Tax Planning and Preparation

  • Proactive tax planning
  • Guidance on proper tax deductions and explanation of law.
  • Periodic meetings with clients to determine estimated tax position before filing.
  • Review of previous filed returns to determine additional deductions and tax savings scenarios

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CFO Consulting & Management Consulting

  • Analysis and review of your company’s financial operations
  • Cash flow management and forecasting
  • Internal reporting, benchmarking and dashboard monitoring
  • Human Resource Management and Benefits Advising (payroll, health insurance, retirement plans)

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Accounting

  • Preparation of financial statements (Balance Sheet, Income Statement and Statement of Cash Flows)
  • Income and expense budgeting and analysis
  • Setup and maintenance of accounting software
  • Accounting software conversion from desktop to cloud-based applications

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Why should you work with Featherstone?

What we do

  • Featherstone LLC offers complete accounting and tax services for small to medium sized businesses.
  • The company seeks to provide its business partners with sound advice in areas ranging from accounting setup through financial operations.
  • With a hybrid background in both the public and private accounting areas, we bring the knowledge of working with many companies at once and the depth of working within just one.

Translating something complex into something easy to understand

  • The members of the Featherstone team care about the success of their clients and seek to assist clients in understanding why accounting and tax matters are addressed a certain way.
  • We understand that the accounting and tax can be hard and complex. Our goal is to translate the law into layman’s terms so that it makes sense.

Taking the tasks off a busy owner’s plate

  • As business owners, the Featherstone team understands how challenging it can be in the trenches of your daily operations yet still work on the business development for the company.
  • Our goal is to assist with the tasks that are put off to a later date such as: daily accounting management, analysis of accounts, budgeting, financial forecasting and tax planning.

Have a question for a CPA? Ask us here

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Featherstone CPA
Featherstone CPAFriday, August 3rd, 2018 at 9:02am
...Regular refills

Setting up the cash bucket is just the beginning of a bucket plan. That bucket must be replenished so cash can keep flowing.
One way to do this is to divide portfolio assets into two broad categories: fixed income (mainly bonds) and equities (mainly stocks). At regular intervals, money can flow from the fixed income bucket into the cash bucket and from the equities bucket into the fixed income bucket. This allows stocks to be held for the long term, which, historically, has been a winning investment strategy.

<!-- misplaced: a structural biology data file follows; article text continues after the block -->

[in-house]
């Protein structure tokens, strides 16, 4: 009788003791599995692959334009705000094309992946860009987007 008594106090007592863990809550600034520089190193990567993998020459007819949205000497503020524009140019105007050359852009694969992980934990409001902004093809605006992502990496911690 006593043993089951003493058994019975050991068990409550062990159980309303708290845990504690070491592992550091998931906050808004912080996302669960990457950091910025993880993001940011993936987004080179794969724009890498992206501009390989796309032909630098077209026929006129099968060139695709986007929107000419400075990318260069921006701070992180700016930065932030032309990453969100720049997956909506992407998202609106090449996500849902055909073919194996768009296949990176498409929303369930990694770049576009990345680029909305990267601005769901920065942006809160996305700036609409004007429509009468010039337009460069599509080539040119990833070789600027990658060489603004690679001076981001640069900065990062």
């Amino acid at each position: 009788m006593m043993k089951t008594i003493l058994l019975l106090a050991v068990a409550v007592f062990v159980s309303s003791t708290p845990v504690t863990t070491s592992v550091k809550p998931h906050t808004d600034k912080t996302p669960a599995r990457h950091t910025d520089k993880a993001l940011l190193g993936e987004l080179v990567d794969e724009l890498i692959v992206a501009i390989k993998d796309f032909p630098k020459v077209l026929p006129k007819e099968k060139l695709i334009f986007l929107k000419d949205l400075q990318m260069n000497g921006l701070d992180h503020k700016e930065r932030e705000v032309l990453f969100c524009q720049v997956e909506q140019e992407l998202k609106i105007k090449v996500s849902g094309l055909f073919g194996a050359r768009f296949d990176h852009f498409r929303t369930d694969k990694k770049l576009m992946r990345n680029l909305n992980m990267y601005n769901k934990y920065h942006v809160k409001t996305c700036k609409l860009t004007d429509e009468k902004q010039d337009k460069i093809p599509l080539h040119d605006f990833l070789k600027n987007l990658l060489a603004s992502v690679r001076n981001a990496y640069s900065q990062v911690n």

Other bucket plan strategies can be used. If this method appeals to you as a way to address possible market volatility, our office can go over your plan to illustrate how various portfolio assets can be delivered to you as after-tax cash flow.
Featherstone CPA
Featherstone CPAThursday, August 2nd, 2018 at 9:02am
...Going for the flow

Instead of moving 100% to cash, Harry could implement a so-called “bucket plan.” These plans vary, but the key to success is to have a substantial cash bucket. Continuing our example, Harry Walker would figure out how much money he’ll need for living expenses each month from his portfolio after he stops working. Typically, a cash bucket will hold at least a year’s worth of cash flow.
Example 3: Harry calculates that he’ll need $4,000 a month from his 401(k) or from an IRA after a rollover to maintain a desired lifestyle. If Harry needs to take $4,000 a month from his retirement plan, he would hold at least $48,000 in his cash bucket at the start of retirement with this strategy. From the cash bucket, Harry would arrange to have $4,000 paid into his checking account each month, just as his paychecks from work were handled.

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Featherstone CPA
Featherstone CPAWednesday, August 1st, 2018 at 9:02am
...Vulnerable to volatility

Ten years later, Harry’s situation is different.
Example 2: Harry is age 60 now, with $1 million in his 401(k). He plans to retire at 62, but a stock market collapse could trigger a 40% drop, reducing his $1 million 401(k) to $600,000. Harry might have to postpone his retirement or reduce the amount he withdraws from a smaller portfolio. If Harry stops working, he may not be able to keep investing and profit again from any market rebound.
Harry could avoid this potential problem by moving his 401(k) account from stock funds into cash. However, yields on bank accounts and the like are extremely low. If Harry moves out of stocks at age 60, he’ll avoid market risk but also reduce his opportunity for substantial investment growth going forward.
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